They call in a ear-doctor to examine Darcy, who is suffering from perpetual ringing in his ears. Darcy is not very happy about this because the man is a Scot, and Darcy’s racist. Or something.
The doctor says that Darcy will eventually regain his hearing. But for now he’s quite deaf. So he sinks into depression, stops eating, and spends his days riding around Pemberley inspecting things. The only thing he really takes pleasure in is…having sex, of course. Apparently, the loss of his hearing has made the other senses more sensitive. To be honest, considering that sex is very much touch and sight-based anyway, I doubt that losing your hearing would make that much of a difference.
However, since he can’t really converse with people, Darcy’s condition mostly gives him time to angst. About John Christie’s parentage. He decides that if the kid is really his – and John Christie is looking more and more like him, in both appearance and actions, than he’ll have to acknowledge him. Which will publicly disgrace his family name, make his father roll over in the grave, and shame Elizabeth and Georgiana, not to mention himself. So he continues to angst.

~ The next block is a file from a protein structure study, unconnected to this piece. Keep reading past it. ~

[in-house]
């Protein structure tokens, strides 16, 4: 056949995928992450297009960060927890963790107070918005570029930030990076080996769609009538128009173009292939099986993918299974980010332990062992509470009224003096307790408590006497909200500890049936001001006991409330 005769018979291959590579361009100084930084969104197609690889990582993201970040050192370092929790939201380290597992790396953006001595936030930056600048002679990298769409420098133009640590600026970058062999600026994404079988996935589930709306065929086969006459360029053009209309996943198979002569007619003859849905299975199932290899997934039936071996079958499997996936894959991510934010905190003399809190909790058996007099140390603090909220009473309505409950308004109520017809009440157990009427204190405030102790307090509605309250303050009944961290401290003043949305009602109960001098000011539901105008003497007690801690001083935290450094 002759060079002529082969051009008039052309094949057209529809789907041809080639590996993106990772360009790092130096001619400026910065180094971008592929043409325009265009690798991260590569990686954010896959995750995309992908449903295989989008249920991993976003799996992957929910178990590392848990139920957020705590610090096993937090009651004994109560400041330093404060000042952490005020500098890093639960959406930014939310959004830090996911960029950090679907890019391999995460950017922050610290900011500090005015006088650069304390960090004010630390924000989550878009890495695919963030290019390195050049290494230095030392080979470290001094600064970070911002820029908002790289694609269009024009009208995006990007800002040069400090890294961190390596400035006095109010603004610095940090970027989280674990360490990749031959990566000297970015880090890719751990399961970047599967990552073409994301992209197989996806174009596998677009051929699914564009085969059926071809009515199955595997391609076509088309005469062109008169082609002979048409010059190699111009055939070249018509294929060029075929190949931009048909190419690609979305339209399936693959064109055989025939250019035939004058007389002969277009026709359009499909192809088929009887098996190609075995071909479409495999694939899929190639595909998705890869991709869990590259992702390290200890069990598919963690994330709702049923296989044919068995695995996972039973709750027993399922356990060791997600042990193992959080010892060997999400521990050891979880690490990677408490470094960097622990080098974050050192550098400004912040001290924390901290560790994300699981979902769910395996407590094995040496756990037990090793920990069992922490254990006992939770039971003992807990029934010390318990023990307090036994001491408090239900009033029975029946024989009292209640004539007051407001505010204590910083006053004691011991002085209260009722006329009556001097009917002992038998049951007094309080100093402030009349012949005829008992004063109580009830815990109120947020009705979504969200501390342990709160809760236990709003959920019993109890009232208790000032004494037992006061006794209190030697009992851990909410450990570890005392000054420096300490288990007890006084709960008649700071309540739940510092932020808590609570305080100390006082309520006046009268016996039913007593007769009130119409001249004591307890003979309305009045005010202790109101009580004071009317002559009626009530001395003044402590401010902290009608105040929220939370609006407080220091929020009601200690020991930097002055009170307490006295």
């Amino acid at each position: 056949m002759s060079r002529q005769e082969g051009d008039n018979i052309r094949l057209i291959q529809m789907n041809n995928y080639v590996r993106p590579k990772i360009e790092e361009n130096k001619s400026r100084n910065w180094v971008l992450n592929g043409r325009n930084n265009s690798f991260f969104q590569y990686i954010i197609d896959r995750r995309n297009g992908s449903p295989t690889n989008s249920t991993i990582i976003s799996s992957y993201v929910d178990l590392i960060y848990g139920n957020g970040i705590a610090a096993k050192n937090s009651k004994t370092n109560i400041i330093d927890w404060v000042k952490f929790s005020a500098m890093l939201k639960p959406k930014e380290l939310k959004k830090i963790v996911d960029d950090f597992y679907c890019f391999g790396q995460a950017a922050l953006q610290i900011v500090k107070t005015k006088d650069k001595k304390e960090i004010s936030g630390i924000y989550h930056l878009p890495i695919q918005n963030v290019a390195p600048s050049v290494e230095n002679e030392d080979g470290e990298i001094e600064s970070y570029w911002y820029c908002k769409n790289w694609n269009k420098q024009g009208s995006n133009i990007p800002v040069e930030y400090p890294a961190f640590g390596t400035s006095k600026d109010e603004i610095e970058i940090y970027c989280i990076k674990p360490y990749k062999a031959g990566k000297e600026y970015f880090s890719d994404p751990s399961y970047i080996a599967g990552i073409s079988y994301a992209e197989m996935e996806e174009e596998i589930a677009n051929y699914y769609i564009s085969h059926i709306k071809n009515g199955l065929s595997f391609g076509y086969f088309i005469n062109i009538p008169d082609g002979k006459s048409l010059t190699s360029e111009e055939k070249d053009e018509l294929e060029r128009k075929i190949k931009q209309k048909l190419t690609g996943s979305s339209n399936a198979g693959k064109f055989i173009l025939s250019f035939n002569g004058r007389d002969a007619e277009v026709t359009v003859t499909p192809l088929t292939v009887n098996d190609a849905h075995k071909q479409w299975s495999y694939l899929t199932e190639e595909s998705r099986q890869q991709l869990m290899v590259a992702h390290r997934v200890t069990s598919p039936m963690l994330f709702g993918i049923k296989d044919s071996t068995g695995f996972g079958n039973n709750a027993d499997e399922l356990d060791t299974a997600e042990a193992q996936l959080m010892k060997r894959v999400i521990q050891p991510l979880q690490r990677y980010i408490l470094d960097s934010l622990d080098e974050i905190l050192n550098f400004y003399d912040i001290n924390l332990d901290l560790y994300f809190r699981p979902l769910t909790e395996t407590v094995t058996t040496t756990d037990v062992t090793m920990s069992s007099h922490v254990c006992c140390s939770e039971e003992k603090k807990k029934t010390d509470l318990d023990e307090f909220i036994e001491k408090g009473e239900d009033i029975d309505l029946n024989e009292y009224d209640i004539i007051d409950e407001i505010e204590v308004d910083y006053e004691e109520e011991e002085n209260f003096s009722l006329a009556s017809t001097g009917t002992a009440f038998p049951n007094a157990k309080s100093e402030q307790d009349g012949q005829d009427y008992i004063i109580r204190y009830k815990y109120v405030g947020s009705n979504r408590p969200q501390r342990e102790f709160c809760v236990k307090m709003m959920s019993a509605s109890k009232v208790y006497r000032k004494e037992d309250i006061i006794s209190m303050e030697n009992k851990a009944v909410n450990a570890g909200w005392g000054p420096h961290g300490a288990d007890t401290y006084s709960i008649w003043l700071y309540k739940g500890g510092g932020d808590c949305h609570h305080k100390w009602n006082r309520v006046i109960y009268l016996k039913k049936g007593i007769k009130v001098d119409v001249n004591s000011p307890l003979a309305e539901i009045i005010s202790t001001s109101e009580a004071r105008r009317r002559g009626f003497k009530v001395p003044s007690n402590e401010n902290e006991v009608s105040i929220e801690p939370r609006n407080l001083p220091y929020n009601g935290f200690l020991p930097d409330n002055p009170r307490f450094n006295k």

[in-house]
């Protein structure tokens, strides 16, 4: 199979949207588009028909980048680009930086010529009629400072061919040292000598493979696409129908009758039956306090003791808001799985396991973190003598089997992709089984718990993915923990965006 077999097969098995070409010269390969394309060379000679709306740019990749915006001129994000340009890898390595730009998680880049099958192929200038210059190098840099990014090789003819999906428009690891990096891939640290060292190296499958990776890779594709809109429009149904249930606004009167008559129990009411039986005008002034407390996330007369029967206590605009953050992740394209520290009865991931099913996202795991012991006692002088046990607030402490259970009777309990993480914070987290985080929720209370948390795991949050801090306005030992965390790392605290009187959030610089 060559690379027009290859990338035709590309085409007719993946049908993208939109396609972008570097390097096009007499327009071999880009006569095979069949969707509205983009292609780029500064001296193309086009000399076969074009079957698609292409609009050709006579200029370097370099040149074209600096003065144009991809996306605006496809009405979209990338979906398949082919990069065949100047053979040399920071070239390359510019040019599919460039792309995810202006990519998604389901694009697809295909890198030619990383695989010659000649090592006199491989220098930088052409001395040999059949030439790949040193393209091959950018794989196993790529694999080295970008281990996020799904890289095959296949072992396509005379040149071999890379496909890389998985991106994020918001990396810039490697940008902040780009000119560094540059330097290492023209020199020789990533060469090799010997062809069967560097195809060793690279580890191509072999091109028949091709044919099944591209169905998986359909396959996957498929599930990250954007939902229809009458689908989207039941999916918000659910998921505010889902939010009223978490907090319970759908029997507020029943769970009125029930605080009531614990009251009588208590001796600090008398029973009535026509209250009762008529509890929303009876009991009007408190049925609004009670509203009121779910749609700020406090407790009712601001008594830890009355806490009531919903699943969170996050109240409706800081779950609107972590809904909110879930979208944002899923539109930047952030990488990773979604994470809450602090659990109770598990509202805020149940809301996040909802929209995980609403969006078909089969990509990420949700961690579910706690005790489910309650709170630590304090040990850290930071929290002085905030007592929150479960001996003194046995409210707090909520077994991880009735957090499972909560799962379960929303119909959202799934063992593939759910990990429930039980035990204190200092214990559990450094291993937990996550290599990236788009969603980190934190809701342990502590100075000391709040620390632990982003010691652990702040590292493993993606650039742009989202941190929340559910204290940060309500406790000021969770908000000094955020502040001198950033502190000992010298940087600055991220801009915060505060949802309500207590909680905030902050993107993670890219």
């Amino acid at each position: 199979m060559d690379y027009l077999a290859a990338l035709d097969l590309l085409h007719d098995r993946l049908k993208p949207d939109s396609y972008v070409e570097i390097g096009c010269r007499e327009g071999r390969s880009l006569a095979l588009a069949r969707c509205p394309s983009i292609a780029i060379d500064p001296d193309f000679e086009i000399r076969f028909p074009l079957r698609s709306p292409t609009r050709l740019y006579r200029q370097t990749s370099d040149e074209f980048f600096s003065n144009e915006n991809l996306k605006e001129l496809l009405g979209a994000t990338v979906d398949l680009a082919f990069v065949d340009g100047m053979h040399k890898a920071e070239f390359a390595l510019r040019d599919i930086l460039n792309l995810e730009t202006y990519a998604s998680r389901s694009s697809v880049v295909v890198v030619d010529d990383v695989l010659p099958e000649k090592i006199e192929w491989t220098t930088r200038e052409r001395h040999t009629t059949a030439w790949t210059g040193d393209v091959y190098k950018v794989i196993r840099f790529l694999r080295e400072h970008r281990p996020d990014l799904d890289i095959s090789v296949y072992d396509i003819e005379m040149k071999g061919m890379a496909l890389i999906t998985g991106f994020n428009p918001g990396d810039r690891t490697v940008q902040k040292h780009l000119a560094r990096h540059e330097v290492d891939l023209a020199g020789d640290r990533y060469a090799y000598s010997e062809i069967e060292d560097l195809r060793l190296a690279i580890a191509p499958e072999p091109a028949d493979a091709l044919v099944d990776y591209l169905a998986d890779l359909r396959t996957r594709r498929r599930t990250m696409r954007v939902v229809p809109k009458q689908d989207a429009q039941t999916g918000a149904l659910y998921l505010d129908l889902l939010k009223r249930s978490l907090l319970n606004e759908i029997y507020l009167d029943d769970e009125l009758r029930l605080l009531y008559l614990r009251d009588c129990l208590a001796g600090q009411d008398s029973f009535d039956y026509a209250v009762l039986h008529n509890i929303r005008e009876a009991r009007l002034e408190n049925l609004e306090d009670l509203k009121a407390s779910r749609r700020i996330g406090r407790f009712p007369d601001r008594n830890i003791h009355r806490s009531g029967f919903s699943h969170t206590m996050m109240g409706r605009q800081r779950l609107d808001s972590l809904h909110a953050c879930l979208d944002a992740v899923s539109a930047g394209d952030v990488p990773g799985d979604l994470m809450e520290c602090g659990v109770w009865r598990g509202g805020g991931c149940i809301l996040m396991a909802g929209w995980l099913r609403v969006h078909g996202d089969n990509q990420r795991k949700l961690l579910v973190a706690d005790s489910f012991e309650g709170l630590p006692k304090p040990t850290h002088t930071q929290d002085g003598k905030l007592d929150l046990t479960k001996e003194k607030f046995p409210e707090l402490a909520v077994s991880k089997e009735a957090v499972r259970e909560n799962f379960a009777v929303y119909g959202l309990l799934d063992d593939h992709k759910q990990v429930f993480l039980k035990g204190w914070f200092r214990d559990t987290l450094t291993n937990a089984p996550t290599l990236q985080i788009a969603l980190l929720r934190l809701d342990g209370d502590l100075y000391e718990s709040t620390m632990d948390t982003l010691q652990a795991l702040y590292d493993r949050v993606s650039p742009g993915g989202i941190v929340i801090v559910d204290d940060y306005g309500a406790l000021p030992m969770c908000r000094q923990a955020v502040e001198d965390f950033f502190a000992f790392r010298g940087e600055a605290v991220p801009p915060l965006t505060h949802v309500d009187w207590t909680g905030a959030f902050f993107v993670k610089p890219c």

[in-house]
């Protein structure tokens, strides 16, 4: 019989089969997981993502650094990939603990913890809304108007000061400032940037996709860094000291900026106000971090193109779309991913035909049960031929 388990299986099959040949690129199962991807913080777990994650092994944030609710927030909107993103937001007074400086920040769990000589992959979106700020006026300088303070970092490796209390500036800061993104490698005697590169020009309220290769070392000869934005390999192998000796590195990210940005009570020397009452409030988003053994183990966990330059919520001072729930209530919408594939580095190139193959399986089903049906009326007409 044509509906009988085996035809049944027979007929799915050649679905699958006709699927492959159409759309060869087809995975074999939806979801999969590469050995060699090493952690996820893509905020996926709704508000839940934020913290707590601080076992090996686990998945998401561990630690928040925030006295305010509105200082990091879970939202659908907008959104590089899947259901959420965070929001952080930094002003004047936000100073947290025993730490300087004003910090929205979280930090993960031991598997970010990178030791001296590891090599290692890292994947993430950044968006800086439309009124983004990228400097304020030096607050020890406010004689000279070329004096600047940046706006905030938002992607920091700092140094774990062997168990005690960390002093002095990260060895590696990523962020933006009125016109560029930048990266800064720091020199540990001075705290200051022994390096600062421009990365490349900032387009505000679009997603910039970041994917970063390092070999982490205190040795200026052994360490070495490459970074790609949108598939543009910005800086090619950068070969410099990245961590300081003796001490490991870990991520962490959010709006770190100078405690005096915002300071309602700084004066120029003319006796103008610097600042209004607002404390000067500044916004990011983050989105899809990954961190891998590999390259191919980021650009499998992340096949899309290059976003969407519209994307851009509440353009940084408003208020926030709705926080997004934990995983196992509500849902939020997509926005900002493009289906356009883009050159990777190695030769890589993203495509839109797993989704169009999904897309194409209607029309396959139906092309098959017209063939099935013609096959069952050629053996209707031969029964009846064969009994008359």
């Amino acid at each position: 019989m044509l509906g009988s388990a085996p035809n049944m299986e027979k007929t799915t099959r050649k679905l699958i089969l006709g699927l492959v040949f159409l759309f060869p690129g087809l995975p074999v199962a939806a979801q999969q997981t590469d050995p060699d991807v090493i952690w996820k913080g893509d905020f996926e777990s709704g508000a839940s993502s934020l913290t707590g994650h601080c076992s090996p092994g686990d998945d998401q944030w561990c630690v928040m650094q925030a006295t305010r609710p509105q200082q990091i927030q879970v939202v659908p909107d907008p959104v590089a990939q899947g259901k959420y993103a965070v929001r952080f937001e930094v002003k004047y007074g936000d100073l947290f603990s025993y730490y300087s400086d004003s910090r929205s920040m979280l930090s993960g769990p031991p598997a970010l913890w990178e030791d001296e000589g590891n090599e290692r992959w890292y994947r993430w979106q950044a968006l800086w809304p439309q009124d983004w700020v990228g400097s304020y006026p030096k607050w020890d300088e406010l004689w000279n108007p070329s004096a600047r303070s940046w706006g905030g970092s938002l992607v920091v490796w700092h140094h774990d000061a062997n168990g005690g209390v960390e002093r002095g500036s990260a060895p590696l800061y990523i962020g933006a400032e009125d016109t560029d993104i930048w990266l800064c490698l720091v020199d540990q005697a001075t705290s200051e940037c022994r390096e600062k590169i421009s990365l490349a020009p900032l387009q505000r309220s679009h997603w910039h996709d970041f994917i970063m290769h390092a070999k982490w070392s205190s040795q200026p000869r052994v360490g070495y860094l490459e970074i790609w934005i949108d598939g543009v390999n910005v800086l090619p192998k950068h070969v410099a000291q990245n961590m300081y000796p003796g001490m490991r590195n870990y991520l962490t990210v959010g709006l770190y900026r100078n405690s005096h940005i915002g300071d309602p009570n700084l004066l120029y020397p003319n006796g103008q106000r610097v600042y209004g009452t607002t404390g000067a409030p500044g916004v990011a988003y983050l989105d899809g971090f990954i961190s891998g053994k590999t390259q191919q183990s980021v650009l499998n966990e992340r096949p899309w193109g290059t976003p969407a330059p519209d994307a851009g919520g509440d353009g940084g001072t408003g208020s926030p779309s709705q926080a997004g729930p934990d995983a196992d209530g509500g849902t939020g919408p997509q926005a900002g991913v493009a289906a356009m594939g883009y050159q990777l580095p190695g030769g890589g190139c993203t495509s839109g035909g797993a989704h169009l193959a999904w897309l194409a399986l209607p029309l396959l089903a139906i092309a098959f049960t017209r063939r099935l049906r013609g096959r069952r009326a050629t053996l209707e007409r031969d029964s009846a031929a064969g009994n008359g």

Through a chance accident – nothing happens in this book purposefully, everything’s just random accidents – Elizabeth talks to Mrs. Reynolds about John Christie, and she mentions that he was conceived under this roof. Elizabeth immediately thinks that Darcy did it and starts to turn red, but Mrs. Reynolds says that Wickham is the father. And then she mentions that he even looks a bit like Wickham. Elizabeth agrees, goes to find Darcy, and explains what Mrs. Reynolds just said. Darcy doesn’t really say anything.
That night, however, he thinks about it and it all makes sense. He fucked Abigail Christie, and a week later she left. If Mrs. Reynolds knew that Abigail was pregnant when she left, then there is no way he could be the father. Darcy feels like an idiot, but mostly just relieved.